He's a kind ohe, that Mark.
Sir Bernard Lovell, the Englishman in charge of the Jodrell
Bank Observatory in Merry Old England said this past week 'that
America's proposed manned space' trip to the moon and back was
"dangerous, wasteful and silly'b.
Wasn't it the English who introduced "socialistic government"
to the world? Look who's calling who's actions silly!
And speaking of spending more money than you have (a
grand old American custom) Uncle Charlie DeGaulle is having to
come with outstretched hand to the governments he was trying
to bankrupt last year. And they are coming to his aid. The Weht
Germans have promised aid even after France pulled out of
NATO; Britain has promised aid after France vetoed her inclusion
in the European Common Market and the United States is going
to ante up, even after DeGaulle tried to bankrupt us on the gold
market recently. .
One columnist said recently, that we cannot base our rela-
tions with France on the actions of DeGaulle. He won't last for-
ever and France has, through the years, been one of our best of
We don't want to see France go broke any more than the
Frenchmen tdo. But we do' hope that our money lasts longer
than does DeGaulle, so that we may come out ahead after all.
.-WAYT N KIt.nRDUU
. Sales Representative
Now Representing Tommy Thomas Chevrolet Company in, Panama
City and Invites Ail His Friends and Customers to Visit Him
DAY PHONE NIGHT PHONE
Panama City, Florida Port St. Joe, Florida
"LET US PROVE WE CAN SAVE YOU MONEY"
98 BYPASS IN PANAMA CITY, FLORIDA
L~p-u~s I--------~r ,, I
* : *
THE STAR, Part St. Joe, Floridar THUHRSDAY, NOVEMBER 28, ~1968
/ '- t
By WESLEY R. RAMSEY /..j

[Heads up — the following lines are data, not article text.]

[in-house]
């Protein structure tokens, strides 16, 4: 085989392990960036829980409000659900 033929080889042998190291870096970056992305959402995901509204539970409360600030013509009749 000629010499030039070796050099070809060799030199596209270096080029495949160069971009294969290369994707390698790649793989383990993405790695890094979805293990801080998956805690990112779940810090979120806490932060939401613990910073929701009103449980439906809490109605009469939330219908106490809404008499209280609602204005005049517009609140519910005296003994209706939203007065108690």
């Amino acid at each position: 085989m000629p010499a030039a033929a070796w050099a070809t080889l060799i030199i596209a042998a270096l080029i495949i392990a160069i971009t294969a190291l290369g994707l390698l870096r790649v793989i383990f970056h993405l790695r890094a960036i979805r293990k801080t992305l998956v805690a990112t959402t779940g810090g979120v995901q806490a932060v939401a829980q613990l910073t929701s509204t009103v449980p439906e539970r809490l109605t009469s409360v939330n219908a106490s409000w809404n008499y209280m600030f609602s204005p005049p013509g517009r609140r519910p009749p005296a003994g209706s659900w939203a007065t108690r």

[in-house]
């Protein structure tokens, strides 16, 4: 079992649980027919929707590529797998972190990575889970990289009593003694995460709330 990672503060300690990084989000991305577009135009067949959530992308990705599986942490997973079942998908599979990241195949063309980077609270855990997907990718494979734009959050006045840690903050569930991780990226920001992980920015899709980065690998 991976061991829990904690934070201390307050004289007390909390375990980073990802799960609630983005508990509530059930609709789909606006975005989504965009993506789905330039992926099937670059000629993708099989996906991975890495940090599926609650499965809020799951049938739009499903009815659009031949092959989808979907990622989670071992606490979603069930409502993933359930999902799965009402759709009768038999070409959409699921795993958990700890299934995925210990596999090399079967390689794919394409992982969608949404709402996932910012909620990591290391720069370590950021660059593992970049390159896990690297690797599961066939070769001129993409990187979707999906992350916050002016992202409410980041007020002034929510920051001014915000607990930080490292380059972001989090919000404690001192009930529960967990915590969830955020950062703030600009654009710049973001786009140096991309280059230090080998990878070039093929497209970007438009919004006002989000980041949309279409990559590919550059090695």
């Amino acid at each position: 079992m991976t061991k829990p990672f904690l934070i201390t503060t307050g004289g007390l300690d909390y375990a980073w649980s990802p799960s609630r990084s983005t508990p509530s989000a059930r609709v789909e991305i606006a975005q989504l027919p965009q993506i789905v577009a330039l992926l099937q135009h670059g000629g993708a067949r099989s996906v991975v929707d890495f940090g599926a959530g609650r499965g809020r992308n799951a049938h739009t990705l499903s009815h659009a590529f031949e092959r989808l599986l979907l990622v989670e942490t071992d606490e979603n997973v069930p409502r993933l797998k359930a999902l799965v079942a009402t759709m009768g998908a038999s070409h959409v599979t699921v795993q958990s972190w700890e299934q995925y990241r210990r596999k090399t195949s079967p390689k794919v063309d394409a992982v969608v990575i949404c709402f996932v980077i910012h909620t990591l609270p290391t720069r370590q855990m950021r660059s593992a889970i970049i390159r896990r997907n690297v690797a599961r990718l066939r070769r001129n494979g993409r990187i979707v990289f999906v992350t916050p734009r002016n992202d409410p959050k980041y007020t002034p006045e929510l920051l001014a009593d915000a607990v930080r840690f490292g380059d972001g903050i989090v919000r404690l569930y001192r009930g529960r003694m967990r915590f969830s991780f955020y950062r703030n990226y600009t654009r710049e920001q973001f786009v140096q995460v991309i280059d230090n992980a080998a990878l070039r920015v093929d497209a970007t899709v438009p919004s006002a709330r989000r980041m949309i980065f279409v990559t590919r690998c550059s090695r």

An issue 6f the New York Sun, dated July 14, 1835 was brought
to us last week by Calvin Jacobsen, who has many old newspapers
and documents documenting America's .history. Jacobsen present-
ed some of his papers in a historical exhibit at the High School"
In this issue of The Sun, we found the following article:
"WHOLESALE EMIGRATION-The Apalachicola (Florida)
Paper of the 15th of June says, that the citizens of that place
have 'all, without, a single exception, resolved to abandon it,
en masse, and remove to 'St. Joseph's,' which as respects its
harbor, local situation and salubrity, is regarded' as a much
more eligible site. They have been induced to take this deci. ,
sive step by what the editor calls the child's play and quibbling
course of the proprietors, who appear to be non-residents. The
harbor of St. Joseph's is described ;to be excellent, and it is
announced that Apalachicola will have to bow to it in silent
St. Joseph did, indeed, begin an unprecedented growth during
this year, 1835,. and, captured many of the citizens of Apalachicola.
But the old City died away due to circumstances and Apala-
chicola did not.
For those of you who complain about the amount of advertising
in these days in newspapers, magazines and television, the old New
York News bad about half of its front page reserved for advertis-
ing (something you never see today) and better than three fourths
of the inside pages were advertising. The paper sold for a penny.
It's getting so you can't believe anything any more.
Here we have been accepting all along that Lady Bird John- -
son's real, honest to gosh name was Lady Bird. It was just a
coincidence that she and he had the same LJB. It had to be.
One just doesn't go around changing his wife's name so her ini-
tials will be the same as his. But LBJ didl Here's the shocker:
Lady Bird's real name is Claudia. We found out this little tid-
bit in one of the articles explaining how LBJ made his fortune
while he was "serving the people". He fooled a lot of people
about a lot of things Including Lady Bird's name.
Dr. Joe Hendrix had his bad neck operated on last Monday in
Atlanta. The most recent report is that Dr. Joe will be home for
Thanksgiving and that he is recovering very well.
But Dr. Joe's procrastination in his need for the operation will
,give his patients fuel for denial and resistance for carrying out the'
good Doctor's orders.
I cab hear it now. Dr. Joe will tell one of his patients, "Go
home afd go to bed for a week and take this medicine four times 'f
a day 'every day of that week."
The patient will probably come back with, "But Dr. Joe, when
you had a bad neck and needed an operation you put it ."
"Never mind what I did! You do what I tell you to if you 'I
want to get well!"
Good Doctors are notoriously bad patients. '
S, THE STAR, Port St. Joe, Florida THURSDAY, NOVEMBER 28, 1968
SMake Your Claim
Legal Adv. Medicare Part 'B' sa
NOTICd TO BID
BID NO. 65 Time is running out for some
The City of Port St. Joe invites people to claim their benefits un-